The Book of Jezebel: D Is For Drew, Nancy

As you may have heard, on October 22nd we'll be publishing our first book, a 300-page, hardcover, illustrated encyclopedia called The Book of Jezebel. In honor of this milestone —which took many years and dozens of contributors to execute—we'll be posting one entry from the book a day, starting with "A" and continuing on through to "Z." Although the book itself has already been printed — it's gorgeous — questions, additions, annotations and suggestions on the entries that appear online are welcomed and encouraged.

Drew, Nancy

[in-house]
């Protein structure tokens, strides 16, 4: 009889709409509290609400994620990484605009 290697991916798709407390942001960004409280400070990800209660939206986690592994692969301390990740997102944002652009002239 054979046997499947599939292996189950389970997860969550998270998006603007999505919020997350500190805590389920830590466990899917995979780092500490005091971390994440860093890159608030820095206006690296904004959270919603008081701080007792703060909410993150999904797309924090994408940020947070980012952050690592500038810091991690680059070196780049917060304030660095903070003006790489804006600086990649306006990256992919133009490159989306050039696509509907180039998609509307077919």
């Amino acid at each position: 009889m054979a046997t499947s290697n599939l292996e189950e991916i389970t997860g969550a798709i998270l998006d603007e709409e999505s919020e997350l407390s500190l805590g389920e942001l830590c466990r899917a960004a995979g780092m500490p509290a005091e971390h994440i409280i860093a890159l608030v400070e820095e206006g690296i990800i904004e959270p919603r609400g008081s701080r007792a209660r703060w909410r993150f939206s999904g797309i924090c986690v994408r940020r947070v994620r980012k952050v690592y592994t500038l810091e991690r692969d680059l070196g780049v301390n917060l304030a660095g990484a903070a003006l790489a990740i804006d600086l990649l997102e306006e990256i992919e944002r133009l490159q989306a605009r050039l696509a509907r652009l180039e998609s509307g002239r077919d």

Cultural icon, influencer of Supreme Court justices, girl detective. Nancy Drew first appeared in the 1930s, the star of her own book series created by Edward Stratemeyer, who wanted to capitalize on the fact that girls liked the Hardy Boys series and might like a girl detective even more. The books were initially written by Mildred Wirt Benson, using the pen name Carolyn Keene. Sometimes assisted in her sleuthing by her two best friends or her boyfriend, Ned Nickerson, Nancy was smart, observant and determined. And a little bit racist. In the 1950s, the books were revised to solve that last problem, though critics remarked that the revisions also served to make her more stereotypically feminine. But she is something of a supergirl, with a staggering if somewhat unrealistic range of skills including painting, sewing, and horseback riding. Over time, the character has evolved and endured, appearing in television shows and movies and dozens of foreign translations of the books. After eighty years, more than 80 million Nancy Drew books have been sold worldwide, and women like Hillary Rodham Clinton and Sonia Sotomayor cite her as an inspiration.